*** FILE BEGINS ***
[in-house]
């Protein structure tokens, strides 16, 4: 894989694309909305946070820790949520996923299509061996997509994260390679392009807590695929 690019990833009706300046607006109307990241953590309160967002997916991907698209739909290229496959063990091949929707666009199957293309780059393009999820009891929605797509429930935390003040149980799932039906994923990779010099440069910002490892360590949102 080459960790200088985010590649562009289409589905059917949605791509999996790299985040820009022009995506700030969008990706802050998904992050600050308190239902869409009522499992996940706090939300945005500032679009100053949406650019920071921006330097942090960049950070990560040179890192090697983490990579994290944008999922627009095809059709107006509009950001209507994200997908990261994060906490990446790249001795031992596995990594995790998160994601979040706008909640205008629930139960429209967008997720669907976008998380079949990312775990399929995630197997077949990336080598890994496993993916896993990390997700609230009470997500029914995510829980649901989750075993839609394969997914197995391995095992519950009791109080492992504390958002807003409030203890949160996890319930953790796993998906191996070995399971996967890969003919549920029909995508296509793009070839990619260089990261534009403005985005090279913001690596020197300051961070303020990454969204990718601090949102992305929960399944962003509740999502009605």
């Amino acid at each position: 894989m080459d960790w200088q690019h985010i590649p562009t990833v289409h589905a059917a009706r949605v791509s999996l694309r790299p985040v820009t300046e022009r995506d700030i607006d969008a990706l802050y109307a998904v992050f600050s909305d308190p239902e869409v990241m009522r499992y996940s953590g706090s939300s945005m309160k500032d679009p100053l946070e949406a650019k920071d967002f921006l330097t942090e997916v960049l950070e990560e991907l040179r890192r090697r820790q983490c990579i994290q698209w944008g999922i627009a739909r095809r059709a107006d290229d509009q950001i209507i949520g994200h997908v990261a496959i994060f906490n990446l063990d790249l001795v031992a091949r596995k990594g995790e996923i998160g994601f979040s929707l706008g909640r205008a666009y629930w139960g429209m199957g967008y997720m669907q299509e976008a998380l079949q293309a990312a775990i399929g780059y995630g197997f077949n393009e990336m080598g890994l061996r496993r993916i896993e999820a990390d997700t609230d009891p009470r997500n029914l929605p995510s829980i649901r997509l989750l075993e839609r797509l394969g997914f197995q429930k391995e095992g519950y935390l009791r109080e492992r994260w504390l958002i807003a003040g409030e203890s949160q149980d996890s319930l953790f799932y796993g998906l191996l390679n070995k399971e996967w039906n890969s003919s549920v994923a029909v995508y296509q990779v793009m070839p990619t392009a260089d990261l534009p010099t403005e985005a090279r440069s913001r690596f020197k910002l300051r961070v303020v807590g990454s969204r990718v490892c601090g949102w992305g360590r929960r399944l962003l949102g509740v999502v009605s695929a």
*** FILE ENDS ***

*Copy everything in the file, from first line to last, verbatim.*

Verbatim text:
[in-house]
């Protein structure tokens, strides 16, 4: 894989694309909305946070820790949520996923299509061996997509994260390679392009807590695929 690019990833009706300046607006109307990241953590309160967002997916991907698209739909290229496959063990091949929707666009199957293309780059393009999820009891929605797509429930935390003040149980799932039906994923990779010099440069910002490892360590949102 080459960790200088985010590649562009289409589905059917949605791509999996790299985040820009022009995506700030969008990706802050998904992050600050308190239902869409009522499992996940706090939300945005500032679009100053949406650019920071921006330097942090960049950070990560040179890192090697983490990579994290944008999922627009095809059709107006509009950001209507994200997908990261994060906490990446790249001795031992596995990594995790998160994601979040706008909640205008629930139960429209967008997720669907976008998380079949990312775990399929995630197997077949990336080598890994496993993916896993990390997700609230009470997500029914995510829980649901989750075993839609394969997914197995391995095992519950009791109080492992504390958002807003409030203890949160996890319930953790796993998906191996070995399971996967890969003919549920029909995508296509793009070839990619260089990261534009403005985005090279913001690596020197300051961070303020990454969204990718601090949102992305929960399944962003509740999502009605």
């Amino acid at each position: 894989m080459d960790w200088q690019h985010i590649p562009t990833v289409h589905a059917a009706r949605v791509s999996l694309r790299p985040v820009t300046e022009r995506d700030i607006d969008a990706l802050y109307a998904v992050f600050s909305d308190p239902e869409v990241m009522r499992y996940s953590g706090s939300s945005m309160k500032d679009p100053l946070e949406a650019k920071d967002f921006l330097t942090e997916v960049l950070e990560e991907l040179r890192r090697r820790q983490c990579i994290q698209w944008g999922i627009a739909r095809r059709a107006d290229d509009q950001i209507i949520g994200h997908v990261a496959i994060f906490n990446l063990d790249l001795v031992a091949r596995k990594g995790e996923i998160g994601f979040s929707l706008g909640r205008a666009y629930w139960g429209m199957g967008y997720m669907q299509e976008a998380l079949q293309a990312a775990i399929g780059y995630g197997f077949n393009e990336m080598g890994l061996r496993r993916i896993e999820a990390d997700t609230d009891p009470r997500n029914l929605p995510s829980i649901r997509l989750l075993e839609r797509l394969g997914f197995q429930k391995e095992g519950y935390l009791r109080e492992r994260w504390l958002i807003a003040g409030e203890s949160q149980d996890s319930l953790f799932y796993g998906l191996l390679n070995k399971e996967w039906n890969s003919s549920v994923a029909v995508y296509q990779v793009m070839p990619t392009a260089d990261l534009p010099t403005e985005a090279r440069s913001r690596f020197k910002l300051r961070v303020v807590g990454s969204r990718v490892c601090g949102w992305g360590r929960r399944l962003l949102g509740v999502v009605s695929a």